Tech fans got an eyeful of some monstrous mobiles at Mobile World Congress this year as Samsung, LG, HTC and Panasonic whipped their huge handhelds out in a big blower phone-off. I got my hands on the lot of them to see how they measure up and perform in this video.
Giant phones aren't for everyone -- they won't slip easily into a pocket and are eye-wateringly expensive. But if you've got flapping great meat-plates for hands, a commute long enough to watch an entire box-set and a hankering to show off your pocket-bulge, then you'll be interested in the behemoth rivals that mobile makers unboxed at MWC.
The benchmark is the Samsung Galaxy Note, which started the trend for phones to go large when it launched last year. The phone-cum-mini-tablet has a massive 5.3-inch screen, boasting a resolution of 1,280x800 pixels at 285 pixels per inch (ppi). It also has a powerful dual-core 1.4GHz chip and an 8-megapixel camera, with onboard storage of 16GB, and microSD card expansion of up to 32GB.
While the Note is the incumbent king of king-size, make sure you get a load of the emerging competition in this video before splashing your cash, as I get hands-on with three enormo-phone alternatives.
First up is the ludicrously wide Android operating system, .. It has a 5-inch screen with a 4:3 aspect ratio so it looks more like a miniature ebook reader than a phone. Resolution is 1024x768 pixels, giving it a ppi count of 256. Inside is a 1.5GHz dual-core chip and on the back is an 8-megapixel camera. There's a whopping 32GB of onboard storage. What's more, the Vu runs the latest version of Google's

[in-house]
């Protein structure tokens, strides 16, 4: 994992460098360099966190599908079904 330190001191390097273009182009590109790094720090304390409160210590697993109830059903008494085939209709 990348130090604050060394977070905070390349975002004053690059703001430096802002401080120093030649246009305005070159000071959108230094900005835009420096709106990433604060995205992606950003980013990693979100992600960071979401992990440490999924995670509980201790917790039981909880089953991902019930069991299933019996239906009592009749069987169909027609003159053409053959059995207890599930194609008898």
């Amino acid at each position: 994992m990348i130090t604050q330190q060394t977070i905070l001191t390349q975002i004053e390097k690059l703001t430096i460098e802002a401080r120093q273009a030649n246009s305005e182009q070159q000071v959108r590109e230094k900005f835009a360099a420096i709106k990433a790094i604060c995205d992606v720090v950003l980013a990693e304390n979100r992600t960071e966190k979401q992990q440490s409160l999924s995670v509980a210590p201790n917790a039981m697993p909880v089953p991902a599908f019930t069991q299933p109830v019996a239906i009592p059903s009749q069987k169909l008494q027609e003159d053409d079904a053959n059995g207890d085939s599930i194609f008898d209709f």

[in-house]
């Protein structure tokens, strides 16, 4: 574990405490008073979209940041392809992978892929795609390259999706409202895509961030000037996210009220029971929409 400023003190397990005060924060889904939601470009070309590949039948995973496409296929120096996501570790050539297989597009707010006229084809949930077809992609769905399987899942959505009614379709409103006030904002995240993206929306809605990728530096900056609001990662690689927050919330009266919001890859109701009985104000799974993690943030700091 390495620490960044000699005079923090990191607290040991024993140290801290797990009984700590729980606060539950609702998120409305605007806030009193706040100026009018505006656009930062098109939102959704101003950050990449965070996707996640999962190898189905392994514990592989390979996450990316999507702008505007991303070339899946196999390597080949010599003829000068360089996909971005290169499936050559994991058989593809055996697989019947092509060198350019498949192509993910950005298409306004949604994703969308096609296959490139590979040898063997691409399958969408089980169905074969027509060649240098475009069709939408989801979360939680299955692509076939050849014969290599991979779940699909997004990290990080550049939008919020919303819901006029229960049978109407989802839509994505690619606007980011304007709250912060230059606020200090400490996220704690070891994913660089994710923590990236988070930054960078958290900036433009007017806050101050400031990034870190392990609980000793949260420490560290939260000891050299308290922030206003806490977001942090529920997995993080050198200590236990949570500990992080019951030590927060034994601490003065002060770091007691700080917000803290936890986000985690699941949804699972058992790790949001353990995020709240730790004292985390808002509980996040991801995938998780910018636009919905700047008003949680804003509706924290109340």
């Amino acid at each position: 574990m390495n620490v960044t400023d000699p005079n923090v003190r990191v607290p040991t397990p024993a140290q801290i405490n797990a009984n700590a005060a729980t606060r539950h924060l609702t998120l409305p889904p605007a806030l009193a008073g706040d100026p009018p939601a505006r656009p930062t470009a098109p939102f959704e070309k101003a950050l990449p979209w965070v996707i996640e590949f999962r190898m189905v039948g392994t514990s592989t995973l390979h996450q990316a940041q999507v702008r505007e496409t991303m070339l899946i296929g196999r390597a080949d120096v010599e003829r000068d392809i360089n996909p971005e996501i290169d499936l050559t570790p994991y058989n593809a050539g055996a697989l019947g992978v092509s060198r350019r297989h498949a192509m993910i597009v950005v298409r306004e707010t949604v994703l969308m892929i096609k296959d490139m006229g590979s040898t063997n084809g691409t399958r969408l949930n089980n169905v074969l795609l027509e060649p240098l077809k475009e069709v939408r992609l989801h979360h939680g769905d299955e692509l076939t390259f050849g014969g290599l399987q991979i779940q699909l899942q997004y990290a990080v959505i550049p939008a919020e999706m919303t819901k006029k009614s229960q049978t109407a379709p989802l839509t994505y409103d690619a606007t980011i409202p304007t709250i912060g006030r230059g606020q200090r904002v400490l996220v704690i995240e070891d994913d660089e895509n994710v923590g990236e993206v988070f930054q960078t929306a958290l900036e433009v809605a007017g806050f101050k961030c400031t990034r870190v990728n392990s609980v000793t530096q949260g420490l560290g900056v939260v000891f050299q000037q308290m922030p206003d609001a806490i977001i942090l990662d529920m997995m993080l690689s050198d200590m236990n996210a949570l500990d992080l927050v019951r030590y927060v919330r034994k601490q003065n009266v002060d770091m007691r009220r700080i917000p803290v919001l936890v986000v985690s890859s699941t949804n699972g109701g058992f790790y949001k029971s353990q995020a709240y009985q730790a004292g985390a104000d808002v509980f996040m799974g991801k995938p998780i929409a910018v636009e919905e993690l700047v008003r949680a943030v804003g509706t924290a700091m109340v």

Panasonic may not be the biggest name in phones but it unveiled a corking porker in Barcelona -- the Panasonic Eluga Power, a 5-inch giant that packs in an HD screen with 294ppi. That makes it even crisper than the Galaxy Note. Under the hood is a 1.5GHz dual-core chip and around the back is an 8-megapixel camera.
There's a mere 8GB of internal storage but you can expand it up to 32GB via the microSD card slot. It's also enabled with contactless near field communication (NFC), which means it's ready for making swipe payments in shops when this tech becomes more widespread. The Eluga Power is waterproof and dustproof too.
Lastly, I eyed up the humungous HTC One X. While it's the biggest phone in , it's nonetheless the smallest of the four enormo-phones with only a 4.7-inch screen.
The One X has a quad-core-plus-one chip inside, making it a true beast of a handset. It also has the same HD screen resolution as the Eluga Power so it's gloriously crisp and bright. And you get 32GB of onboard space -- plus 25GB of free cloud storage from Dropbox -- although there's no microSD slot for further expansion. The One X runs Ice Cream Sandwich, and is skinned with the latest version of HTC's Sense software.
So which comes first in the big phone-off? HTC's One X may have the smallest screen but it packs the biggest engine -- and a lot more besides. In any case, it gets my vote as I can just about clutch it without getting wrist-ache. Bravo HTC.